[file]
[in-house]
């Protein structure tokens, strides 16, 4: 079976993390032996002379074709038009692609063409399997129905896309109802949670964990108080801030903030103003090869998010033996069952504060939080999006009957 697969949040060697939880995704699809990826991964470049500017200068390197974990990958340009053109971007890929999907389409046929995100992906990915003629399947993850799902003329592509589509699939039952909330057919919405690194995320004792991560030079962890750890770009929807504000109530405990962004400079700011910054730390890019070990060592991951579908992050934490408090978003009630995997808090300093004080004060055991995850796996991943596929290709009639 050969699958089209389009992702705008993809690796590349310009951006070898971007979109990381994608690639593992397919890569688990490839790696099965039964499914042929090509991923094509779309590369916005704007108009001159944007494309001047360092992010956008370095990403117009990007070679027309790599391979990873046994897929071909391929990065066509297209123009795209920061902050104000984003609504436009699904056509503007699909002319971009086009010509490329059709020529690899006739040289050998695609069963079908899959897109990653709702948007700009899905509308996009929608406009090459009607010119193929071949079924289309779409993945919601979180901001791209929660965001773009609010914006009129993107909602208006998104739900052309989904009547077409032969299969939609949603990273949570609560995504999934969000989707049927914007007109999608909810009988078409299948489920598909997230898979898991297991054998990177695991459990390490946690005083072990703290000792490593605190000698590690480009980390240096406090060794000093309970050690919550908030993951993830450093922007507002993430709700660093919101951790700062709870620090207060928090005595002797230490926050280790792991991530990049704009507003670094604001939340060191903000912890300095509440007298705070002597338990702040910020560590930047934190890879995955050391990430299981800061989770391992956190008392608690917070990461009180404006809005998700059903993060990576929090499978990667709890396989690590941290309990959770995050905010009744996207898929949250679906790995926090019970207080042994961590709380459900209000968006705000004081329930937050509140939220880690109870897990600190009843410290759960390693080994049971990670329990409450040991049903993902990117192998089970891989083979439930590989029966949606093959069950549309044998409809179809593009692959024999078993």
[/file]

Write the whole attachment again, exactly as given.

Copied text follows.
[in-house]
């Protein structure tokens, strides 16, 4: 079976993390032996002379074709038009692609063409399997129905896309109802949670964990108080801030903030103003090869998010033996069952504060939080999006009957 697969949040060697939880995704699809990826991964470049500017200068390197974990990958340009053109971007890929999907389409046929995100992906990915003629399947993850799902003329592509589509699939039952909330057919919405690194995320004792991560030079962890750890770009929807504000109530405990962004400079700011910054730390890019070990060592991951579908992050934490408090978003009630995997808090300093004080004060055991995850796996991943596929290709009639 050969699958089209389009992702705008993809690796590349310009951006070898971007979109990381994608690639593992397919890569688990490839790696099965039964499914042929090509991923094509779309590369916005704007108009001159944007494309001047360092992010956008370095990403117009990007070679027309790599391979990873046994897929071909391929990065066509297209123009795209920061902050104000984003609504436009699904056509503007699909002319971009086009010509490329059709020529690899006739040289050998695609069963079908899959897109990653709702948007700009899905509308996009929608406009090459009607010119193929071949079924289309779409993945919601979180901001791209929660965001773009609010914006009129993107909602208006998104739900052309989904009547077409032969299969939609949603990273949570609560995504999934969000989707049927914007007109999608909810009988078409299948489920598909997230898979898991297991054998990177695991459990390490946690005083072990703290000792490593605190000698590690480009980390240096406090060794000093309970050690919550908030993951993830450093922007507002993430709700660093919101951790700062709870620090207060928090005595002797230490926050280790792991991530990049704009507003670094604001939340060191903000912890300095509440007298705070002597338990702040910020560590930047934190890879995955050391990430299981800061989770391992956190008392608690917070990461009180404006809005998700059903993060990576929090499978990667709890396989690590941290309990959770995050905010009744996207898929949250679906790995926090019970207080042994961590709380459900209000968006705000004081329930937050509140939220880690109870897990600190009843410290759960390693080994049971990670329990409450040991049903993902990117192998089970891989083979439930590989029966949606093959069950549309044998409809179809593009692959024999078993």